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Bill C-44, An Act to amend the Canadian Security Intelligence Service Act and other Acts - Second Reading

Hon. Serge Joyal: Thank you, Honourable Senator White, for your presentation of Bill C-44. Would you accept a question? (Senator With speech)

Senator White: I would, yes.

Senator Joyal: Honourable senators will know that one of the main sources for the drafting of that bill was a decision last spring from Justice Mosley of the Federal Court. Judge Mosley is not unknown to some of us. He was a former deputy minister of justice. He appeared repeatedly at the Standing Senate Committee on Legal and Constitutional Affairs when he was acting in that role. Since he was elevated to the Federal Court bench, he has specialized in issues related to security, so he has a very high reputation. He is highly regarded in Canada by all sides, all those who study security issues.

When I was listening to your presentation, you repeatedly stated that the CSIS Act confirms that CSIS has extraterritorial authority to lead its investigations. But Justice Mosley, in his decision, qualified very clearly that in the CSIS Act as it stands, before it is amended by Bill C-44, the bill that you introduced today, there were limits and that CSIS was trying to circumvent those limits by informing the court in the case that I refer to in a manner that was harshly criticized by Justice Mosley.

How do you reconcile your presentation of Bill C-44 and the extraterritorial capacity of CSIS with the comments that Justice Mosley made in relation to the case that triggered the drafting of Bill C-44?

Senator White: Thank you very much, Senator Joyal, for your question.

I believe Bill C-44 is actually meant to clarify for the courts — and I'm not suggesting for a moment that we want to end up back in front of those courts — what we believe to be the lawful authority of CSIS under the CSIS Act.

As you state, Mr. Mosley is well known, to myself included. Certainly, in his present role, he has indicated that he felt that CSIS had extended beyond what the CSIS Act gave them, and I agree that that is what I believe Justice Mosley said as well.

I think Bill C-44 would allow us to clarify what this government believes the CSIS Act is meant to allow. I would anticipate that we will find ourselves back in front a judge, or others, arguing again that we have made the changes necessary to allow for those acts to take place, but I agree with you that I think Bill C 44 is written in an effort to try to at least — I won't say correct — explain better what the CSIS Act was meant to do.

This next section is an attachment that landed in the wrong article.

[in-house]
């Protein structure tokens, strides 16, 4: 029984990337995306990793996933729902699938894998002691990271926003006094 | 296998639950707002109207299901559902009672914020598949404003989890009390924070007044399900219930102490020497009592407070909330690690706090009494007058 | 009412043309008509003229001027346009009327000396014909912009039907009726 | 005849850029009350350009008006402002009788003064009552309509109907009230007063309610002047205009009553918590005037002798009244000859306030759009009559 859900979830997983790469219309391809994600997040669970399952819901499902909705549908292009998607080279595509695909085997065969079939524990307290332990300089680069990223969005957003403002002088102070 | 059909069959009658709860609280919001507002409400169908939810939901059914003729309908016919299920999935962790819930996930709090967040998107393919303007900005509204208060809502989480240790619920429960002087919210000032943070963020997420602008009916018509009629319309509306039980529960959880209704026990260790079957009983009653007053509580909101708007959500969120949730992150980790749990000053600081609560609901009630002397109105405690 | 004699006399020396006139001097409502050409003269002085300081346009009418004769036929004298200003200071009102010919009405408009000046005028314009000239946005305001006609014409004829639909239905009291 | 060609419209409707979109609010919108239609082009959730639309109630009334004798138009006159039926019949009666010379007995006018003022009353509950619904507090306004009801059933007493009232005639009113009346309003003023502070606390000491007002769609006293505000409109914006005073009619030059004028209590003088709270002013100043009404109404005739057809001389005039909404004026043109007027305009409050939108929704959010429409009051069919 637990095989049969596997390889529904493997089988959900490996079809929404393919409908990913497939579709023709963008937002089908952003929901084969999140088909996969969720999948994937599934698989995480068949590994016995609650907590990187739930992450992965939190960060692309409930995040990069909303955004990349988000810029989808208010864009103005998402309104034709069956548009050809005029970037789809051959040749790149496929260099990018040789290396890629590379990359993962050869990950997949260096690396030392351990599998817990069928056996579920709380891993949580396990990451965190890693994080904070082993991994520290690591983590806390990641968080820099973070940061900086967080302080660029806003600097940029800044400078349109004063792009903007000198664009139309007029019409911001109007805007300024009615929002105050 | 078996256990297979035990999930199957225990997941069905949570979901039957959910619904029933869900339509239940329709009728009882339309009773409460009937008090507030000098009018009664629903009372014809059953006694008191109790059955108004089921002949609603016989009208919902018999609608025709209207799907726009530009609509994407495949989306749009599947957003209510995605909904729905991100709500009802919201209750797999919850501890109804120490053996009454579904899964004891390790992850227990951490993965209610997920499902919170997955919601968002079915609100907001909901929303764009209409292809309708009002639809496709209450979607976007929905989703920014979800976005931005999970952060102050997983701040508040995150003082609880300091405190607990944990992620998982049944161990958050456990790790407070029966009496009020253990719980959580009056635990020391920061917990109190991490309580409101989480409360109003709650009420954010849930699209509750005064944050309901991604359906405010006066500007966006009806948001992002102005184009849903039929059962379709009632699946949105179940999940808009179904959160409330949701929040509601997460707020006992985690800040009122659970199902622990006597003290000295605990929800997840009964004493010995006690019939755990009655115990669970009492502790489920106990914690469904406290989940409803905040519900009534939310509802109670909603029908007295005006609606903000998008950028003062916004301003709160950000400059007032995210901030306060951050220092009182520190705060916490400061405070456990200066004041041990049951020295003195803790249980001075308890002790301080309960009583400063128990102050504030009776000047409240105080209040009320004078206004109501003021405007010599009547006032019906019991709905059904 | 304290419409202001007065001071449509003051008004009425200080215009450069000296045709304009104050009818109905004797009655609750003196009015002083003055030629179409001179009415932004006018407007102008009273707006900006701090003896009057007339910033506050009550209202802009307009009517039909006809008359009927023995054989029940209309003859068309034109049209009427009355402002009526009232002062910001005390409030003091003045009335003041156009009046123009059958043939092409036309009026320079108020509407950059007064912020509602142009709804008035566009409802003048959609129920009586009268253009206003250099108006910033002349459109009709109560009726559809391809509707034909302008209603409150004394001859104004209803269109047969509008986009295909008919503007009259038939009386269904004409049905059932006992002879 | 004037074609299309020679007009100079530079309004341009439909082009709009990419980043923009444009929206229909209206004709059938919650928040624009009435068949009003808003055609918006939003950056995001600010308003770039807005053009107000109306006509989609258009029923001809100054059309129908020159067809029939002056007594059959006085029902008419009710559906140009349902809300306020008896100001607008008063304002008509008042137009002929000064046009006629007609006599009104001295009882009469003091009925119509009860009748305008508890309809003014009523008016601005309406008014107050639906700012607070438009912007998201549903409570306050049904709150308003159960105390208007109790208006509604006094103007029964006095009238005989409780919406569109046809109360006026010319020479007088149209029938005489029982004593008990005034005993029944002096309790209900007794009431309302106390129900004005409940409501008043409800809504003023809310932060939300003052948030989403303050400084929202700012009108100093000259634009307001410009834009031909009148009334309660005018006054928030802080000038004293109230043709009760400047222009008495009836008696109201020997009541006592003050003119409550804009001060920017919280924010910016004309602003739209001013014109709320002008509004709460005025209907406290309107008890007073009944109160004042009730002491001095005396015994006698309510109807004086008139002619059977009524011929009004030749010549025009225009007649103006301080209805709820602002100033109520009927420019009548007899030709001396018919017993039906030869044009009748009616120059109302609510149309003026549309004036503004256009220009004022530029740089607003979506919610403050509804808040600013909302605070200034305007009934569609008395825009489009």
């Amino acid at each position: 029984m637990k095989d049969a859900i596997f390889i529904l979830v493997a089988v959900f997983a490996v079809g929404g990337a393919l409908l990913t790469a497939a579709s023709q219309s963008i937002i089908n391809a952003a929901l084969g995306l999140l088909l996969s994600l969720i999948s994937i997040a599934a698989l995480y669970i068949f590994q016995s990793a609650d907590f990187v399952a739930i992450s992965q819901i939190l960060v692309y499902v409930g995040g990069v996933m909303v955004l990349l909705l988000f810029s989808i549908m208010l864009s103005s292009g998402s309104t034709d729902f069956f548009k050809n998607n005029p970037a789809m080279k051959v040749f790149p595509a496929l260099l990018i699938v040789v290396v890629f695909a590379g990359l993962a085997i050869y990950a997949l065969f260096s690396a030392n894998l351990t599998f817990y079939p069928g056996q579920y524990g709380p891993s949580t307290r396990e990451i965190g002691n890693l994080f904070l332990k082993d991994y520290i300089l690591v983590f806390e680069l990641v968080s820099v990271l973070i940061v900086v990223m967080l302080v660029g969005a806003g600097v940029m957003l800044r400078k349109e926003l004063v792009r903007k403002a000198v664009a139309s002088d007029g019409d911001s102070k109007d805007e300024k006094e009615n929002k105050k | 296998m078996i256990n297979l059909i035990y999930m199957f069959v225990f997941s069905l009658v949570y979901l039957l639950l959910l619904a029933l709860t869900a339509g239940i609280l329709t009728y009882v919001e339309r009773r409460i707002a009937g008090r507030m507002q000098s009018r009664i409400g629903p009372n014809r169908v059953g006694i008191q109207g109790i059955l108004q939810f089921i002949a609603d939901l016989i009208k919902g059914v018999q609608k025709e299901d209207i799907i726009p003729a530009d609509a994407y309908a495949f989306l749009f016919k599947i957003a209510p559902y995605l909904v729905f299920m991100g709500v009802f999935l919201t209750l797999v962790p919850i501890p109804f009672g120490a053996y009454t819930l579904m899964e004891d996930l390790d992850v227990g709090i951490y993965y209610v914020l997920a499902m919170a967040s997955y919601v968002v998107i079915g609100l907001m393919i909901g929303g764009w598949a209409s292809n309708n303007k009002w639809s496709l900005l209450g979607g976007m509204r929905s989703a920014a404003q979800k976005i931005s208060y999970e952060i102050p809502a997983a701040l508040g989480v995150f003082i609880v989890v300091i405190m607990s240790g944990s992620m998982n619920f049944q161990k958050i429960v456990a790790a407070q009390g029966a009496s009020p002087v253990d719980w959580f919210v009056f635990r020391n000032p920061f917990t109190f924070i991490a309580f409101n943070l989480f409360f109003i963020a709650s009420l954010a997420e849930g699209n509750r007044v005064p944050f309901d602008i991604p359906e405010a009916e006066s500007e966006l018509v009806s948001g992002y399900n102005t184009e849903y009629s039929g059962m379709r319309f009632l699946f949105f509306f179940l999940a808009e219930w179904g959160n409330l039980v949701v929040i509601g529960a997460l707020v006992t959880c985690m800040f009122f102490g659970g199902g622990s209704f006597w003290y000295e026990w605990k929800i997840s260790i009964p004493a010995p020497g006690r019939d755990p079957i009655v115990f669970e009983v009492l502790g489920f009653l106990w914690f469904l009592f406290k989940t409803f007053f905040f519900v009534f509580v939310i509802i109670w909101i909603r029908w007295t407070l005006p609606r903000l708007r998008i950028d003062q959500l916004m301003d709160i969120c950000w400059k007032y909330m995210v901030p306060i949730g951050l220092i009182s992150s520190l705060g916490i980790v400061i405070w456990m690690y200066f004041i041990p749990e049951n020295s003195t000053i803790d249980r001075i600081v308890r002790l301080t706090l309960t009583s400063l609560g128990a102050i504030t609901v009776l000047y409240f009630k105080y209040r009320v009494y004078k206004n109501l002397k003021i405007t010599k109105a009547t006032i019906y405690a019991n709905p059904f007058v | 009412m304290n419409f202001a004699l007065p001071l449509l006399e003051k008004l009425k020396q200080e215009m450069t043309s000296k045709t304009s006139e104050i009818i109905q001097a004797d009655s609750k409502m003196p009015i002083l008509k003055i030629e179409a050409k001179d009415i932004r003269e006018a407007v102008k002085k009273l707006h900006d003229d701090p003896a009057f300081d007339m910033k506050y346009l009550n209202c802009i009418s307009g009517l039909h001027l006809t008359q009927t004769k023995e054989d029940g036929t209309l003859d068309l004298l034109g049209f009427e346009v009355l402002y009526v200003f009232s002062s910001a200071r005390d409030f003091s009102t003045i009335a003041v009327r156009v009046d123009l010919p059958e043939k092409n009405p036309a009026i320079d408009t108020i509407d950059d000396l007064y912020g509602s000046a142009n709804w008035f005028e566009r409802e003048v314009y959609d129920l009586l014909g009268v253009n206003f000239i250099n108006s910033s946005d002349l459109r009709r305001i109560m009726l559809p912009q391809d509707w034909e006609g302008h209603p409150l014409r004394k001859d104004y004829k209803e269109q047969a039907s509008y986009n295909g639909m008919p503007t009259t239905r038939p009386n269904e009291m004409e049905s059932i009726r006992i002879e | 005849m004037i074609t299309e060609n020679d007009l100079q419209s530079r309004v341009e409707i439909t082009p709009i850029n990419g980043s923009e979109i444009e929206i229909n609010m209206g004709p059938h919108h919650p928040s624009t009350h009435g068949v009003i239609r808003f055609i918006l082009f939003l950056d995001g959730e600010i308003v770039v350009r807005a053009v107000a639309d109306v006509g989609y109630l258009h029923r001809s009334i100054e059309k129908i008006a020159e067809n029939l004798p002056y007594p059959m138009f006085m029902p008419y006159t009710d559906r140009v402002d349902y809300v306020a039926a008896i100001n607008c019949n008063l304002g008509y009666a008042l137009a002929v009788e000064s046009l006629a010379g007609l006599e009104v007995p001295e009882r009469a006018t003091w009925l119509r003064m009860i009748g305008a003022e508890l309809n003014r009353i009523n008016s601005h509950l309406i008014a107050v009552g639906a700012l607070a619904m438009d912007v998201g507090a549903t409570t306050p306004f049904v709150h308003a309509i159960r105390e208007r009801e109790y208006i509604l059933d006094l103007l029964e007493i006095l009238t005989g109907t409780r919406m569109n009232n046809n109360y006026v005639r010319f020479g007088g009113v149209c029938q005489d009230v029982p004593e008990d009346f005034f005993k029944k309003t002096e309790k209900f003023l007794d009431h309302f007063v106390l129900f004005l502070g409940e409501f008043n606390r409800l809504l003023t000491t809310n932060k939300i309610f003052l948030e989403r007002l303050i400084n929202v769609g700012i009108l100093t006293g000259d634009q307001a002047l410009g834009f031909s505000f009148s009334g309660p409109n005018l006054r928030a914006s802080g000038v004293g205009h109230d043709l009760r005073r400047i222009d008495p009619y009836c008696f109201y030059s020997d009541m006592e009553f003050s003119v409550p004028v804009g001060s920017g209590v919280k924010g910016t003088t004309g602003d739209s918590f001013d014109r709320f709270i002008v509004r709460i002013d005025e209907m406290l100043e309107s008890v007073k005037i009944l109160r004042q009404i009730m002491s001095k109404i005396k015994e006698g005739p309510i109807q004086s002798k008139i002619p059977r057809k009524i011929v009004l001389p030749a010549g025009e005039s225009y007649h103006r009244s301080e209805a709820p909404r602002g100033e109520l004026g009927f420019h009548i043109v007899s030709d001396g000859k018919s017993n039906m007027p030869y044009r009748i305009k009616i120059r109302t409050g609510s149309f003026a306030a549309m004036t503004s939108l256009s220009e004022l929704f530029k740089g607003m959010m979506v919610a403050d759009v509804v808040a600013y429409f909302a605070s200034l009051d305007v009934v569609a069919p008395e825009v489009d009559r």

Senator Joyal: I don't want to become too legalistic with honourable senators, but when CSIS conducts its investigations in Canada, it is compelled to abide by Canadian law, that is, the limits that the Charter of Rights and Freedoms imposes on any government agencies that conduct security operations. When CSIS conducts an operation outside of Canada, it's, say, in a country where there is not a robust protection of human rights like we have in Canada. Thankfully we have those kinds of protections, because I think they maintain the right kind of ethics that we should follow in any kind of operation even though it is for security. And the police forces would request that also because it maintains the reliability and the trust of Canadians in their security and police forces.

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When CSIS conducts such an operation on a Canadian citizen abroad, did you consider the kind of limits that CSIS would have to follow, say, in a country where there is minimum protection of human rights? I could, of course, cite many countries. I'm sure you also have many in mind when I mention that.

However, in your opinion, would CSIS be compelled to apply exactly the same kind of responsibilities in relation to the recognition and the protection of the rights of Canadian citizens it would be investigating abroad, in a country where no such protection exists?

Senator White: Again, thank you very much for the question. My expectation would be that CSIS would not look at adopting a low watermark in another country, but rather would adopt the watermark we have already set in this country. I think the expectation is that we wouldn't be obligated to meet the expectations of another country that might be greater or different from ours, but that we would adopt the ones we have already adopted in this country when we act in this country for the sake of Canadians.

Ultimately, I would expect that CSIS operating outside of Canada in relation to Canadians would utilize the same level of requirement outside this country as it would inside the country.

Senator Joyal: What if CSIS wanted to — and I will use a word that I don't like to use — "subcontract" part of the operation with another national investigation force, which of course would be bound by the national law in that country, which would be much less compelling than the one that CSIS would have to follow in Canada? Do you think the bill should be clear about that aspect of CSIS's operations when CSIS is outside the boundaries of Canada and could, in fact, bypass its obligation in relation to Canadian law?

Senator White: I will use your terminology. The use of subcontractors may change who does the work; it wouldn't change the responsibility of that work.

Having been involved in using agents in this country, allowing someone else to act on your behalf means they're acting on your behalf. I don't think that would change, actually. And I believe the CSIS Act is clear, but if it's not I'm sure we will have a longer discussion in the National Defence Committee surrounding that. However, my expectation was that you may be allowed to subcontract the work, but you could not subcontract the responsibility for those actions.